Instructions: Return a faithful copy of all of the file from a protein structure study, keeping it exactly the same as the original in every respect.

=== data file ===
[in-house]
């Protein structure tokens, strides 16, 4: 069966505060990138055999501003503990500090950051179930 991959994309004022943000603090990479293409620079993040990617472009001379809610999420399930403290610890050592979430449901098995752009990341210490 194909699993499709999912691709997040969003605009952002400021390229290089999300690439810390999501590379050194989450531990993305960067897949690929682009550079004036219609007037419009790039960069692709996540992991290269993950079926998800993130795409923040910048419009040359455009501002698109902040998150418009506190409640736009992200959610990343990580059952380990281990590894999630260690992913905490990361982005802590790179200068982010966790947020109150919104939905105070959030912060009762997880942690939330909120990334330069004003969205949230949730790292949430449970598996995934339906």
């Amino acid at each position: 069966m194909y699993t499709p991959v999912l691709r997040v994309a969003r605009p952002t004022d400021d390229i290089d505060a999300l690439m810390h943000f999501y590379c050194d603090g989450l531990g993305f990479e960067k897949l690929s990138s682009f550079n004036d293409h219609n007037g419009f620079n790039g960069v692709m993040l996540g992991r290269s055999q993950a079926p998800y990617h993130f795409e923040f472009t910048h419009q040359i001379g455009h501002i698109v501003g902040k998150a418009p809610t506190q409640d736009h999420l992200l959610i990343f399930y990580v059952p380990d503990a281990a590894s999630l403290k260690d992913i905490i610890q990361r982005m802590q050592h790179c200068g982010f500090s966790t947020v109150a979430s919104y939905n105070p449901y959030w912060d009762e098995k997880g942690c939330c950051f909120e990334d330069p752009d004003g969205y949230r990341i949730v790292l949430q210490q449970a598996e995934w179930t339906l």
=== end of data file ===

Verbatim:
[in-house]
């Protein structure tokens, strides 16, 4: 069966505060990138055999501003503990500090950051179930 991959994309004022943000603090990479293409620079993040990617472009001379809610999420399930403290610890050592979430449901098995752009990341210490 194909699993499709999912691709997040969003605009952002400021390229290089999300690439810390999501590379050194989450531990993305960067897949690929682009550079004036219609007037419009790039960069692709996540992991290269993950079926998800993130795409923040910048419009040359455009501002698109902040998150418009506190409640736009992200959610990343990580059952380990281990590894999630260690992913905490990361982005802590790179200068982010966790947020109150919104939905105070959030912060009762997880942690939330909120990334330069004003969205949230949730790292949430449970598996995934339906």
């Amino acid at each position: 069966m194909y699993t499709p991959v999912l691709r997040v994309a969003r605009p952002t004022d400021d390229i290089d505060a999300l690439m810390h943000f999501y590379c050194d603090g989450l531990g993305f990479e960067k897949l690929s990138s682009f550079n004036d293409h219609n007037g419009f620079n790039g960069v692709m993040l996540g992991r290269s055999q993950a079926p998800y990617h993130f795409e923040f472009t910048h419009q040359i001379g455009h501002i698109v501003g902040k998150a418009p809610t506190q409640d736009h999420l992200l959610i990343f399930y990580v059952p380990d503990a281990a590894s999630l403290k260690d992913i905490i610890q990361r982005m802590q050592h790179c200068g982010f500090s966790t947020v109150a979430s919104y939905n105070p449901y959030w912060d009762e098995k997880g942690c939330c950051f909120e990334d330069p752009d004003g969205y949230r990341i949730v790292l949430q210490q449970a598996e995934w179930t339906l």